December 2022: The Old Police Cells Museum
The Old Police Cells Museum, located in the basement of Brighton Town Hall, was established to preserve, care for, and share fascinating objects of Sussex Police heritage. It provides an opportunity to visit Brighton Borough’s main police station for the period 1832 to 1967 and learn about the murder of Chief Constable Henry Solomon in 1844, see some of the old cells with their graffiti from the Mods and Rockers era and explore the collection.
Students of all ages visit us to learn about the development of policing and our education tours supports areas of the curriculum such as Crime and Punishment, Local and Social History and Sociology. With students, as with all our visitors, we encourage discussion about the causes of crime, the difficulties faced by police forces and officers and some of the tensions which exist in community relations. We see part of our role as a police museum to bring the community and the police together to explore contemporary issues as well as investigating the past.
The collection here is unique to Sussex Policing. Highlights from the collection include the model of the bombed Grand Hotel, which was used at the trial of the bombers. Along with this, visitors also have the opportunity to see the registration card used by Patrick Magee (the man found guilty of the Brighton bombing) to check into the hotel under a false identity.
The Old Police Cells Museum also holds uniform and equipment spanning over 100 years of policing and a unique collection of truncheons and tipstaffs, one of the largest in the country. Notably, the museum cares for the Caffyn Collection of truncheons. The Caffyn Collection was formed by Brigadier Sir Edward Caffyn during the late 20th century. It is an important collection of (mainly) 19th century items and was donated to Sussex Police Authority in 1992 by Lady Caffyn following her husband’s death in 1990. The collection is made up of decorated truncheons and tipstaffs that were originally issued to police officers before warrant cards were in use. Carrying one of these truncheons around signified to the public that the owner was an official police officer.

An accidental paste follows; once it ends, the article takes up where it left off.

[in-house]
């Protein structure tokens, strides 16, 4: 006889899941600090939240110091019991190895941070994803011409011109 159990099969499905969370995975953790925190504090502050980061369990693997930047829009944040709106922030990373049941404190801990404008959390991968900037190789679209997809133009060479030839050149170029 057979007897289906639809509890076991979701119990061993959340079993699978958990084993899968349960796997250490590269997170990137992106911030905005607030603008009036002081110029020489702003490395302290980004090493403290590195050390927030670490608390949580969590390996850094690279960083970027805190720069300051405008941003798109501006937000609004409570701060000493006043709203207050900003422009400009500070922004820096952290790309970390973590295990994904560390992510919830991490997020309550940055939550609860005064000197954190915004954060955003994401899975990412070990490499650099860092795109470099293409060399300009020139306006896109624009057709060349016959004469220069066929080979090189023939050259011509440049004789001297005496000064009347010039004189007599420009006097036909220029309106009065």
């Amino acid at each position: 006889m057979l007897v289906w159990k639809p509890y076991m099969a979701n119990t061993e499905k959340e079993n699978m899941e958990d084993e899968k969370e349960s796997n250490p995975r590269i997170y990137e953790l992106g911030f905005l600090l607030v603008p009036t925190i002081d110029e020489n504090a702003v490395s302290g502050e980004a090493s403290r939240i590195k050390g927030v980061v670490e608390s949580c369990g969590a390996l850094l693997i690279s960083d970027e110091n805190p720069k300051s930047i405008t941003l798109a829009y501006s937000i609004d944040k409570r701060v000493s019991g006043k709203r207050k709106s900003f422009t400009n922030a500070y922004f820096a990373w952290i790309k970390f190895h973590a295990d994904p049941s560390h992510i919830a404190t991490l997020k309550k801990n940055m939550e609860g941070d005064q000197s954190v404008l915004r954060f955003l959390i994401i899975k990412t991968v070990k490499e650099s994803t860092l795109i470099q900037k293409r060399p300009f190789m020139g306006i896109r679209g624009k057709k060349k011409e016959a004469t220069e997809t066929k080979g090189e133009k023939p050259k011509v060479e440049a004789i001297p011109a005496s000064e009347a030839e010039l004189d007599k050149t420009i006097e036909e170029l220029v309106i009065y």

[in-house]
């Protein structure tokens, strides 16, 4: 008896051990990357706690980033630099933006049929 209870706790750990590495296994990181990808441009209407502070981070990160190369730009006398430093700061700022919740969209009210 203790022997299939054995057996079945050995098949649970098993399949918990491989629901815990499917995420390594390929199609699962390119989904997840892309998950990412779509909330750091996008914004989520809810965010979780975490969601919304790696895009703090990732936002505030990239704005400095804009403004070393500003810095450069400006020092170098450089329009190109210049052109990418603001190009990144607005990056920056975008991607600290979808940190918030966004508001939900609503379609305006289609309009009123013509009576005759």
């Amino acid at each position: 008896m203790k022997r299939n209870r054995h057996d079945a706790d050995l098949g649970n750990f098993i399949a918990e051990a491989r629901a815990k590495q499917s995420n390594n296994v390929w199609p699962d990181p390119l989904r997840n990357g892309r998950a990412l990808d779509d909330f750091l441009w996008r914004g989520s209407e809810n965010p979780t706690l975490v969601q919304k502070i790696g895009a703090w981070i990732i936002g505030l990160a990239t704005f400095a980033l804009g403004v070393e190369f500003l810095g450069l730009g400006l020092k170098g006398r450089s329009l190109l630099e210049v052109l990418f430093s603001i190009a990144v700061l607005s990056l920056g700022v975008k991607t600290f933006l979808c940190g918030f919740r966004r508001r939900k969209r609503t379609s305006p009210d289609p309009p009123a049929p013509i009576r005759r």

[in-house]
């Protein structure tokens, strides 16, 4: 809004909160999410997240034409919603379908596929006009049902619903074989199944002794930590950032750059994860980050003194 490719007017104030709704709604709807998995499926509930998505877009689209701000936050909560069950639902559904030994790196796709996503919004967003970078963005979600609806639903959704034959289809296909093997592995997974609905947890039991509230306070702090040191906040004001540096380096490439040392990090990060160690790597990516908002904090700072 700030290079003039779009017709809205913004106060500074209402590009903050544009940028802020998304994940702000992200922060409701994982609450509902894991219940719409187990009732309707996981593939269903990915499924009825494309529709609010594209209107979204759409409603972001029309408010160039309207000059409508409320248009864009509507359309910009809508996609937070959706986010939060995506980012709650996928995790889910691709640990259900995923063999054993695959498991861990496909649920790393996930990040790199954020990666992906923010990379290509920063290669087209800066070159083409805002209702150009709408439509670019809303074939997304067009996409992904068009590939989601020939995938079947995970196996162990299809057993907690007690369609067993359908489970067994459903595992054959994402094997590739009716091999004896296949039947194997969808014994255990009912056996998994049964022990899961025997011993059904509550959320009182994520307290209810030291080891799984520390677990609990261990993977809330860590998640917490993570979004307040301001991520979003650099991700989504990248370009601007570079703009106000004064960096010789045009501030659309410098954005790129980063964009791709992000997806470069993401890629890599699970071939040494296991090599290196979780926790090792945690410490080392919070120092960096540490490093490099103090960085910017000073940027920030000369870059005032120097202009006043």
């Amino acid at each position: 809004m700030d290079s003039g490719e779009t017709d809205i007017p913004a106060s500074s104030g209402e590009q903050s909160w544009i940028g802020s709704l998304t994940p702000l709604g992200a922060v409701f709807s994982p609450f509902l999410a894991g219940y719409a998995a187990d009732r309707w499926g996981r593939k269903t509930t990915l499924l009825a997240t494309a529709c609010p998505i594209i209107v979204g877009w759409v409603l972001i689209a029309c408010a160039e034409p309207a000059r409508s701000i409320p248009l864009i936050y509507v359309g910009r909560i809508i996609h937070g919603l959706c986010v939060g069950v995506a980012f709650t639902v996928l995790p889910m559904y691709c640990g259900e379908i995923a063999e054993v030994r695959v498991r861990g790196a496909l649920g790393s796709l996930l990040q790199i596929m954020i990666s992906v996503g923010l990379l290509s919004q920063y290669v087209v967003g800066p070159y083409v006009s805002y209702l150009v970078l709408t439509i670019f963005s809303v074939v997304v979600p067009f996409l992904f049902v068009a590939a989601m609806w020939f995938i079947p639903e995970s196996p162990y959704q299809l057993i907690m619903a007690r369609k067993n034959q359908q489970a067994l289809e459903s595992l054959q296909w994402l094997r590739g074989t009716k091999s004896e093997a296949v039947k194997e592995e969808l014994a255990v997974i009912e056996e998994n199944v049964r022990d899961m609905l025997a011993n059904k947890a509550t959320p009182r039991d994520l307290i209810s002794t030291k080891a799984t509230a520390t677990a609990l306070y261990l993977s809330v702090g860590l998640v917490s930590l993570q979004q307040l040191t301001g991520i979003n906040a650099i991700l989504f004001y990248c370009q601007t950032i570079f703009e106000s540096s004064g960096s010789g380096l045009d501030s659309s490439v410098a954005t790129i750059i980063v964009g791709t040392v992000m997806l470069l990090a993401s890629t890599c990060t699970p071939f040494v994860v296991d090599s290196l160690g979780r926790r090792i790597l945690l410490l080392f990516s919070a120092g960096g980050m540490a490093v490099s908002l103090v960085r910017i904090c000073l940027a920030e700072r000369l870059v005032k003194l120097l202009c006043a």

The museum also collects contemporary items and one of the recent donations received by Sussex Police are Pride epaulettes. These also show the new gender-neutral numbering system Sussex Police now use to identify their officers. Receiving these, along with the LGBTQIA+ lanyard that officers also wear, have provided an opportunity to explore the relationship between the police and the LGBTQIA+ community.
The museum is open Saturdays for booked tours. These can be booked via the website. Education tours for students are available on Mondays. If you would like to contact the museum, please email. The collection can be viewed on The Old Police Cells Museum website.